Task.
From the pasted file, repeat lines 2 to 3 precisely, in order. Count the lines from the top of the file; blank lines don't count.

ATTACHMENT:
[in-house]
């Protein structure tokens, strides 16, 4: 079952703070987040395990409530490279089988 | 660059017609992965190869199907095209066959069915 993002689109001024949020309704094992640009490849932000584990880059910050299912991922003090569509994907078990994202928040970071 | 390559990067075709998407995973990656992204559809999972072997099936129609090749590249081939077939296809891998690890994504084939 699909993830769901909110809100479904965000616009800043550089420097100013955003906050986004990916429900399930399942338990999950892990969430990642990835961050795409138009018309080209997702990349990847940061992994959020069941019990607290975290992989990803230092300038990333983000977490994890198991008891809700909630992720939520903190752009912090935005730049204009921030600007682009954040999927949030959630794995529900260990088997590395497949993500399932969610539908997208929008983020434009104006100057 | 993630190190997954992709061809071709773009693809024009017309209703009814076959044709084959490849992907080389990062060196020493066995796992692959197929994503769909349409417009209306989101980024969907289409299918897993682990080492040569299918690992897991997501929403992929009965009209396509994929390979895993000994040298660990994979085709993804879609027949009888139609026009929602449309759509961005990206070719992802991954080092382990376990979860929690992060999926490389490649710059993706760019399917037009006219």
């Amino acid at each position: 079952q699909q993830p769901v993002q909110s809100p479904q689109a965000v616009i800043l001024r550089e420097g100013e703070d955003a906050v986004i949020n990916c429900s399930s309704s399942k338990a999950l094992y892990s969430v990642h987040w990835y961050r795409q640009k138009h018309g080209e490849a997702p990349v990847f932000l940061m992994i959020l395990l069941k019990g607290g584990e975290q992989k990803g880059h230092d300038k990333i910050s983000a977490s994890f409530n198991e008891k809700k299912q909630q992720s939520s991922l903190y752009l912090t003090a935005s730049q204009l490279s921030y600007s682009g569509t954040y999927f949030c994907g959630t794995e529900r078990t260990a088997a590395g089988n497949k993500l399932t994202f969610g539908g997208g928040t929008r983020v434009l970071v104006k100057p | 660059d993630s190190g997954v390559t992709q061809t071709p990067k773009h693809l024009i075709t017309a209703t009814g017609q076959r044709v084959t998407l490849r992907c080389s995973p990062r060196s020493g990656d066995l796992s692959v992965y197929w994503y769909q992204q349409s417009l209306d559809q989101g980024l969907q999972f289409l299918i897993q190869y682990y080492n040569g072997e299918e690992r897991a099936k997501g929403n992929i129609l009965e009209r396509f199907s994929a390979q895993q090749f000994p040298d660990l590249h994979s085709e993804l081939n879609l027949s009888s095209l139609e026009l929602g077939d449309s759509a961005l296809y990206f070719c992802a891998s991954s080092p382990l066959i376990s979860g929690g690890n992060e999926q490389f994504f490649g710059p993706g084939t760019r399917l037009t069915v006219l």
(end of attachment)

């Protein structure tokens, strides 16, 4: 079952703070987040395990409530490279089988 | 660059017609992965190869199907095209066959069915 993002689109001024949020309704094992640009490849932000584990880059910050299912991922003090569509994907078990994202928040970071 | 390559990067075709998407995973990656992204559809999972072997099936129609090749590249081939077939296809891998690890994504084939 699909993830769901909110809100479904965000616009800043550089420097100013955003906050986004990916429900399930399942338990999950892990969430990642990835961050795409138009018309080209997702990349990847940061992994959020069941019990607290975290992989990803230092300038990333983000977490994890198991008891809700909630992720939520903190752009912090935005730049204009921030600007682009954040999927949030959630794995529900260990088997590395497949993500399932969610539908997208929008983020434009104006100057 | 993630190190997954992709061809071709773009693809024009017309209703009814076959044709084959490849992907080389990062060196020493066995796992692959197929994503769909349409417009209306989101980024969907289409299918897993682990080492040569299918690992897991997501929403992929009965009209396509994929390979895993000994040298660990994979085709993804879609027949009888139609026009929602449309759509961005990206070719992802991954080092382990376990979860929690992060999926490389490649710059993706760019399917037009006219």
């Amino acid at each position: 079952q699909q993830p769901v993002q909110s809100p479904q689109a965000v616009i800043l001024r550089e420097g100013e703070d955003a906050v986004i949020n990916c429900s399930s309704s399942k338990a999950l094992y892990s969430v990642h987040w990835y961050r795409q640009k138009h018309g080209e490849a997702p990349v990847f932000l940061m992994i959020l395990l069941k019990g607290g584990e975290q992989k990803g880059h230092d300038k990333i910050s983000a977490s994890f409530n198991e008891k809700k299912q909630q992720s939520s991922l903190y752009l912090t003090a935005s730049q204009l490279s921030y600007s682009g569509t954040y999927f949030c994907g959630t794995e529900r078990t260990a088997a590395g089988n497949k993500l399932t994202f969610g539908g997208g928040t929008r983020v434009l970071v104006k100057p | 660059d993630s190190g997954v390559t992709q061809t071709p990067k773009h693809l024009i075709t017309a209703t009814g017609q076959r044709v084959t998407l490849r992907c080389s995973p990062r060196s020493g990656d066995l796992s692959v992965y197929w994503y769909q992204q349409s417009l209306d559809q989101g980024l969907q999972f289409l299918i897993q190869y682990y080492n040569g072997e299918e690992r897991a099936k997501g929403n992929i129609l009965e009209r396509f199907s994929a390979q895993q090749f000994p040298d660990l590249h994979s085709e993804l081939n879609l027949s009888s095209l139609e026009l929602g077939d449309s759509a961005l296809y990206f070719c992802a891998s991954s080092p382990l066959i376990s979860g929690g690890n992060e999926q490389f994504f490649g710059p993706g084939t760019r399917l037009t069915v006219l």